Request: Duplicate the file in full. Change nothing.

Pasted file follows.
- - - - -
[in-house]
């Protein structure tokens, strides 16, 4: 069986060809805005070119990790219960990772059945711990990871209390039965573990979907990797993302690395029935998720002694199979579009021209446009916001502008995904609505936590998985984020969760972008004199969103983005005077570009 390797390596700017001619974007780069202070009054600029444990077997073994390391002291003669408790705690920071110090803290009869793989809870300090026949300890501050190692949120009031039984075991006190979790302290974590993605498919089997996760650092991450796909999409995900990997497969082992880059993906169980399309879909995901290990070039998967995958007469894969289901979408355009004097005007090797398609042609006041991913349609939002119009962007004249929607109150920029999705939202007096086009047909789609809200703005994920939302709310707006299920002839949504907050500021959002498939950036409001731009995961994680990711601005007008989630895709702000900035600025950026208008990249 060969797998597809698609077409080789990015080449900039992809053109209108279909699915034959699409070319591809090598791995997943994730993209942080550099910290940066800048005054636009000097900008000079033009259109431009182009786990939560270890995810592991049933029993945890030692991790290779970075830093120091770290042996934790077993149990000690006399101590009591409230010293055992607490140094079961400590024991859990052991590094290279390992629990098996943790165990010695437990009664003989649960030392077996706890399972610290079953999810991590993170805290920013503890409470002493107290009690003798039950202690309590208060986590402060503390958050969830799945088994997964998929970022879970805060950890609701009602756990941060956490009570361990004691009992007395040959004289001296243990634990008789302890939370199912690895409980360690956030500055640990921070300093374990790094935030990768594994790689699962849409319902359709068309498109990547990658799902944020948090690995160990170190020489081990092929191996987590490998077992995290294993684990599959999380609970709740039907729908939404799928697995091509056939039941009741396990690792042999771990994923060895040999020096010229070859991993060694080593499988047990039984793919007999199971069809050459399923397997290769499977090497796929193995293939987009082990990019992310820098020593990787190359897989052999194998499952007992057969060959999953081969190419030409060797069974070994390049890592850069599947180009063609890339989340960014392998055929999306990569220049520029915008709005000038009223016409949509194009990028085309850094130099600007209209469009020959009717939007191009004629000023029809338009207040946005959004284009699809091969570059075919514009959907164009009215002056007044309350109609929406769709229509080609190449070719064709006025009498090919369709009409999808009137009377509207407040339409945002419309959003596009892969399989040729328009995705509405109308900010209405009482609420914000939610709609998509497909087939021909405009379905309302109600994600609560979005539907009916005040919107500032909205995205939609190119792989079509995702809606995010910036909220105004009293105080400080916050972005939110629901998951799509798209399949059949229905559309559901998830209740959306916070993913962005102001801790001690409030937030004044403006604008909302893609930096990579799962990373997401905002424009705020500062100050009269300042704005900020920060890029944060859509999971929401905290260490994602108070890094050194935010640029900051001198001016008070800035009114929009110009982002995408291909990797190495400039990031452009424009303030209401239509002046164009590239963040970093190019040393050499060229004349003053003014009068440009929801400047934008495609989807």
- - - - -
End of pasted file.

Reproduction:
[in-house]
């Protein structure tokens, strides 16, 4: 069986060809805005070119990790219960990772059945711990990871209390039965573990979907990797993302690395029935998720002694199979579009021209446009916001502008995904609505936590998985984020969760972008004199969103983005005077570009 390797390596700017001619974007780069202070009054600029444990077997073994390391002291003669408790705690920071110090803290009869793989809870300090026949300890501050190692949120009031039984075991006190979790302290974590993605498919089997996760650092991450796909999409995900990997497969082992880059993906169980399309879909995901290990070039998967995958007469894969289901979408355009004097005007090797398609042609006041991913349609939002119009962007004249929607109150920029999705939202007096086009047909789609809200703005994920939302709310707006299920002839949504907050500021959002498939950036409001731009995961994680990711601005007008989630895709702000900035600025950026208008990249 060969797998597809698609077409080789990015080449900039992809053109209108279909699915034959699409070319591809090598791995997943994730993209942080550099910290940066800048005054636009000097900008000079033009259109431009182009786990939560270890995810592991049933029993945890030692991790290779970075830093120091770290042996934790077993149990000690006399101590009591409230010293055992607490140094079961400590024991859990052991590094290279390992629990098996943790165990010695437990009664003989649960030392077996706890399972610290079953999810991590993170805290920013503890409470002493107290009690003798039950202690309590208060986590402060503390958050969830799945088994997964998929970022879970805060950890609701009602756990941060956490009570361990004691009992007395040959004289001296243990634990008789302890939370199912690895409980360690956030500055640990921070300093374990790094935030990768594994790689699962849409319902359709068309498109990547990658799902944020948090690995160990170190020489081990092929191996987590490998077992995290294993684990599959999380609970709740039907729908939404799928697995091509056939039941009741396990690792042999771990994923060895040999020096010229070859991993060694080593499988047990039984793919007999199971069809050459399923397997290769499977090497796929193995293939987009082990990019992310820098020593990787190359897989052999194998499952007992057969060959999953081969190419030409060797069974070994390049890592850069599947180009063609890339989340960014392998055929999306990569220049520029915008709005000038009223016409949509194009990028085309850094130099600007209209469009020959009717939007191009004629000023029809338009207040946005959004284009699809091969570059075919514009959907164009009215002056007044309350109609929406769709229509080609190449070719064709006025009498090919369709009409999808009137009377509207407040339409945002419309959003596009892969399989040729328009995705509405109308900010209405009482609420914000939610709609998509497909087939021909405009379905309302109600994600609560979005539907009916005040919107500032909205995205939609190119792989079509995702809606995010910036909220105004009293105080400080916050972005939110629901998951799509798209399949059949229905559309559901998830209740959306916070993913962005102001801790001690409030937030004044403006604008909302893609930096990579799962990373997401905002424009705020500062100050009269300042704005900020920060890029944060859509999971929401905290260490994602108070890094050194935010640029900051001198001016008070800035009114929009110009982002995408291909990797190495400039990031452009424009303030209401239509002046164009590239963040970093190019040393050499060229004349003053003014009068440009929801400047934008495609989807």